Inside the Australian and New Zealand book industry

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Melbourne City of Lit meets Heidelberg’s The Travel Bookshop

In this series, run in partnership with the Melbourne City of Literature Office, we get to know some of the bookshops in the UNESCO Cities of Literature network.

‘Heidelberg is most famous for its castle and the Old Bridge,’ says Heidelberg UNESCO City of Literature’s Phillip Koban. ‘Nevertheless, just a few sidesteps away … and hidden in one of the manyfold little but picturesque streets—which make a walk through the old town so attractive—travellers will find a place that is worth a trip itself: this is The Travel Bookshop.’

The German store, as the name suggests, specialises in travel, with a range of travel guides, maps and globes available. This hasn’t always been the case though—with a history tracing back to the 1950s, the shop was originally focused on specialist equipment for stamp collectors plus a broad variety of maps. Since 2011, however, when the current owners came on board, the focus shifted towards books—though maps and travel are still very much at the core of the business.

The Travel Bookshop’s trio of booksellers, Sabrina Jirschikowsky, Dorothea Paals and Conni Bahmann, together tell us more about the store. ‘Our main specialisation is in the field of travel, so we continuously stock maps of literally any conceivable—and, sometimes, inconceivable—kind, be they political maps, hiking maps, biking maps, world maps, road maps, 3D-relief maps … We also stock an intimidatingly large variety of travel and activity guides to almost every spot on this earth.’

Their books take on travel from almost every angle, including literature through the ages, coffee table books (‘mainly the kind that shows interesting holiday destinations’), cookbooks, postcards, and international literature, mostly translated into German. ‘This is due to our own literary tastes as well as the fact that many travellers wish to learn about a country by reading its literature,’ the team explains.

Not everything is travel though—there is also a carefully selected range of prose, nonfiction and poetry, with the works of 2020 Nobel Laureate Louise Glück being one of last year’s top sellers for the store. ‘Following our shop’s tradition, we also provide collectors’ equipment in the fields of philately [stamps] and numismatics [currency].’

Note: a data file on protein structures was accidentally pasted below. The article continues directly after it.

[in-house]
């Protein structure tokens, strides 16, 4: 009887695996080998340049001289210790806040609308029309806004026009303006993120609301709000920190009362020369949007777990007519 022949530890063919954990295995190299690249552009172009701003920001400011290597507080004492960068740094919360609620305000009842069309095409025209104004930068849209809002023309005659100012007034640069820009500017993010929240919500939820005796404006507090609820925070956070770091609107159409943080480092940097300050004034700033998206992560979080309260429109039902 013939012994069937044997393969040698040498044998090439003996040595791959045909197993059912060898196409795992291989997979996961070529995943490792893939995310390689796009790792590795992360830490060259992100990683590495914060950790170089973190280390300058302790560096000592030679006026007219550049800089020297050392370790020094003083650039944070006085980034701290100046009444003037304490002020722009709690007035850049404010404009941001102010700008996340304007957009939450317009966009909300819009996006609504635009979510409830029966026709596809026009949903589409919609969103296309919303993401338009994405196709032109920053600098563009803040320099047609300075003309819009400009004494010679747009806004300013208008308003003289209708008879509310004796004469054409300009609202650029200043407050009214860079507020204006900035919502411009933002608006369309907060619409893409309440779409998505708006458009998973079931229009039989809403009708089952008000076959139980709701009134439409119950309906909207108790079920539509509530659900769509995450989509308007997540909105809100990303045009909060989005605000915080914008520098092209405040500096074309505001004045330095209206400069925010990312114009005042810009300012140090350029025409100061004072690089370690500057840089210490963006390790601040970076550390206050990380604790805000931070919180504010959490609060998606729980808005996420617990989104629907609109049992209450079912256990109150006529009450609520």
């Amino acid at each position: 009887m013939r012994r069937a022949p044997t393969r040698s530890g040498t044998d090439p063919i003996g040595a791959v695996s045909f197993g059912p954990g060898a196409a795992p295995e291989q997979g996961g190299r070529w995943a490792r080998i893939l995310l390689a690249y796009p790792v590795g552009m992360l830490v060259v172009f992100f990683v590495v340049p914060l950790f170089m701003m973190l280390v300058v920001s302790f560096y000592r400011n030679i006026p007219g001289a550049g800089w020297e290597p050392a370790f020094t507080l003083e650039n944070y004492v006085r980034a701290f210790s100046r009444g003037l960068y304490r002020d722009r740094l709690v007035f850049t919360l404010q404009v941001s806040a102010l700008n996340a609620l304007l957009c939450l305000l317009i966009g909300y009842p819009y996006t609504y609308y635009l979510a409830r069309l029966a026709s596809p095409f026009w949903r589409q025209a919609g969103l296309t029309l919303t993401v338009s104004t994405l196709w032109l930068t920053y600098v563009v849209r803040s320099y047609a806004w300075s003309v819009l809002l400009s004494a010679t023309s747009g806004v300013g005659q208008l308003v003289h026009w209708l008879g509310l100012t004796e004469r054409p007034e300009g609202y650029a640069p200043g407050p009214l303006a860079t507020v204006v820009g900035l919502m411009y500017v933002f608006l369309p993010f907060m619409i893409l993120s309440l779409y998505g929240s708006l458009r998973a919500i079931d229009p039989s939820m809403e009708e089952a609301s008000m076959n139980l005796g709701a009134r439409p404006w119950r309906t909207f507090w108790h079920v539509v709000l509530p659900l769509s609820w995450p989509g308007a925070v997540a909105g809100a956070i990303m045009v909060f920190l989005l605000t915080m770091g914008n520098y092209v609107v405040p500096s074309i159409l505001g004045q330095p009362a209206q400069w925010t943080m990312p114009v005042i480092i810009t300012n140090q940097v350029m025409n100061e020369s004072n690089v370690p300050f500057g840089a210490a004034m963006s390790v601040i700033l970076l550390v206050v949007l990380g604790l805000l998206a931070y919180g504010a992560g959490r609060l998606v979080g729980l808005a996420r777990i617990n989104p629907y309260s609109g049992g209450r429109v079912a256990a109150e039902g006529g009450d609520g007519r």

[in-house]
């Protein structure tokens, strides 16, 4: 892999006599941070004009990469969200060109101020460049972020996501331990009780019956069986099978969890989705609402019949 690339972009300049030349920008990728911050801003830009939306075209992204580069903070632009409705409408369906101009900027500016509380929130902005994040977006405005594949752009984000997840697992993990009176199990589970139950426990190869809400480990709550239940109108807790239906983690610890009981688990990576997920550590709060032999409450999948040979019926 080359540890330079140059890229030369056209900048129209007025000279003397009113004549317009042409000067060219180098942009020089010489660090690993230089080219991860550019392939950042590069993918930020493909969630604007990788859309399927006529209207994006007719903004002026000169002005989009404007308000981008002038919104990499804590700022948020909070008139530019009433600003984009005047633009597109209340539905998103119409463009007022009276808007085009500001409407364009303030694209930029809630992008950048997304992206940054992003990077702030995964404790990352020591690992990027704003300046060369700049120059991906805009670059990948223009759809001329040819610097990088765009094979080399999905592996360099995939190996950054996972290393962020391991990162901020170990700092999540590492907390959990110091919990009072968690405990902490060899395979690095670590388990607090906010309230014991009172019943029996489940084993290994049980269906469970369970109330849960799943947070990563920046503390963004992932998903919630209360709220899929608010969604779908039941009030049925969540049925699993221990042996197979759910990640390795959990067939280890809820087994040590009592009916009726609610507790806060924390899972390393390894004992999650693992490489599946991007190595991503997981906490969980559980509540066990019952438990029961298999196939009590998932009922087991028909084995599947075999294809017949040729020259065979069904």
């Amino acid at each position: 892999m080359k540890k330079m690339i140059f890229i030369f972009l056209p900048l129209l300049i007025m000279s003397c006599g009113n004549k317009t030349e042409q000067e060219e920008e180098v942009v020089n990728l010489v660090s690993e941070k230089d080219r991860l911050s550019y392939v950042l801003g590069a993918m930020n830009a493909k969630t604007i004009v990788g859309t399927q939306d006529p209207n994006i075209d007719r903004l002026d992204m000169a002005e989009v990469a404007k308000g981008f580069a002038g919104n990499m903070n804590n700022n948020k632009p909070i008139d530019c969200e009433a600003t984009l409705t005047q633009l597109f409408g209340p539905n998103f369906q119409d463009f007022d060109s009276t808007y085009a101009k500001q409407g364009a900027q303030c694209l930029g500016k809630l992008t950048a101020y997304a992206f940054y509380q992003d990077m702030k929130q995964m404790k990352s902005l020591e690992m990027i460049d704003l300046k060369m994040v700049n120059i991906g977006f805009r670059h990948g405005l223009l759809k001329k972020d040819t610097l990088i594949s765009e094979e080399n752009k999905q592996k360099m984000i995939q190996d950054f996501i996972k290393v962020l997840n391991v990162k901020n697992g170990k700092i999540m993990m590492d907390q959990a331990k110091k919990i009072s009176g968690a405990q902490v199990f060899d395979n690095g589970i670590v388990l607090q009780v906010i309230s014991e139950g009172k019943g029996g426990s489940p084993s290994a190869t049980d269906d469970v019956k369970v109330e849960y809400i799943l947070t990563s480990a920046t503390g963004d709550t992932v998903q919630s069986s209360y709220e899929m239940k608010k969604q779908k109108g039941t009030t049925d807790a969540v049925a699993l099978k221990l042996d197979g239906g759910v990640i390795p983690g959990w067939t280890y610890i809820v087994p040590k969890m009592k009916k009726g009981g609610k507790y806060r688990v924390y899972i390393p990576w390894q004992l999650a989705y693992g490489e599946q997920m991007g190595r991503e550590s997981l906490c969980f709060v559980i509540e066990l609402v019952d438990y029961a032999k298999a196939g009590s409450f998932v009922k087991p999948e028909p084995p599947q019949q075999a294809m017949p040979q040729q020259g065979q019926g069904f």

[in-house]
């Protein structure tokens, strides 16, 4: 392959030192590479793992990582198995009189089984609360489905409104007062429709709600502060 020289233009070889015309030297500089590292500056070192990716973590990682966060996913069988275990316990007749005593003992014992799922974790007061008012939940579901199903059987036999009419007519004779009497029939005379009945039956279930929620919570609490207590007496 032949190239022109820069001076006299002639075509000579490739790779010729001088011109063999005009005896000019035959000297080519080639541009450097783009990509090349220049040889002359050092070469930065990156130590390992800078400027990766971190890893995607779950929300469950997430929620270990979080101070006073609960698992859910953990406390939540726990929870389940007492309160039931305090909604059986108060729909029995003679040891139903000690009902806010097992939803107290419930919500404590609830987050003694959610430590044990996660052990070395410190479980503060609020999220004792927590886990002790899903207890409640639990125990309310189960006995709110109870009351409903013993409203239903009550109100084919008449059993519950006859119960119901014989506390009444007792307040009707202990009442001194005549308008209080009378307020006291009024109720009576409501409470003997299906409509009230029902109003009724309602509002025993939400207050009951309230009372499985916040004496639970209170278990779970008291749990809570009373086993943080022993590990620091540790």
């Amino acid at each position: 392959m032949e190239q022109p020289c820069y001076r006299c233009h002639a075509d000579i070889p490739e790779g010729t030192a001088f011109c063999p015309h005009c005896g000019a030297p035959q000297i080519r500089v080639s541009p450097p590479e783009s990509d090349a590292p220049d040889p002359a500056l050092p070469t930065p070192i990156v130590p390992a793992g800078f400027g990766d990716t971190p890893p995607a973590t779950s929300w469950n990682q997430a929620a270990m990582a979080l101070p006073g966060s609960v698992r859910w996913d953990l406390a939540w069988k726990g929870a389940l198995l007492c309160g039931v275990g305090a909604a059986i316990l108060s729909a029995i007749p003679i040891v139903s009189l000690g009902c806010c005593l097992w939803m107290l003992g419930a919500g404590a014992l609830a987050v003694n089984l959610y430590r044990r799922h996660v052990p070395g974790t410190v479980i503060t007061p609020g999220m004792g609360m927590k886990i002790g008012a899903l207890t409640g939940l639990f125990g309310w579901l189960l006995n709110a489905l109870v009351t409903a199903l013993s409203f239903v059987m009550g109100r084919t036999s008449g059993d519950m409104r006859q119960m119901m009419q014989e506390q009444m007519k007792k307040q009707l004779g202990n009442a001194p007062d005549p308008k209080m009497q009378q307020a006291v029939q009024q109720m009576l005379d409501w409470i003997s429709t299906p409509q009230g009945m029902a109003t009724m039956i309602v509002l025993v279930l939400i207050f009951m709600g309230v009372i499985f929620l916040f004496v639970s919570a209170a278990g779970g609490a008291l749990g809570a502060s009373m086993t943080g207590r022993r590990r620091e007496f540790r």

One of the things The Travel Bookshop prides itself on is being able to track down whatever title or map (within reason), or even DVD or record their customers are looking for—often extremely quickly. ‘What we do not stock, we can order literally overnight in most cases,’ says the team. ‘Our wholesale distributors stock about half a million titles which they deliver during the night. What these distributors do not stock, we order from wherever need be.’

Essentially, if you ask for it, they’ll do their best to find it. ‘It is very important for us to keep in close personal touch to our individual customers, especially regarding recommendations and consultations … We do not shrink from writing requests in foreign languages, or from detecting books which are decades old and buy them second-/third-/fourth-hand or directly from the author.’

When asked about the strangest request they’ve received, the team finds it difficult to pick just one—there have been a lot. In one case they had to dissuade a customer who wanted a map to help him off-road bike in a landmine-riddled area. In another, they had to explain why a map from Grecian and Roman times didn’t feature America and Brazil. Then there was a customer who came in with a request for a hiking map of Australia. ‘The entire Australia, that is. On one map. And in an appropriately exact big scale, too. Would be a rather big map, then.’

Housed in a picturesque neighbourhood filled with shops and cafes and students and tourists, the team at The Travel Bookshop is deeply involved in their community. ‘With community in general we interact in what we believe to be a good neighbourly and responsible way; e.g. we support a local telephone helpline for victims of domestic violence, in the way of collecting donations and handing out bags with the phone number on them; and we encourage our customers to travel sustainably, to learn about our planet and to regard themselves as part and parcel of it.’ And even while many borders remain shut, that doesn’t mean that the store is on pause. ‘As long as people cannot travel, they interestingly turn to books on eco-gardening, bird-watching and like issues, which makes us quite happy.’



Category: Features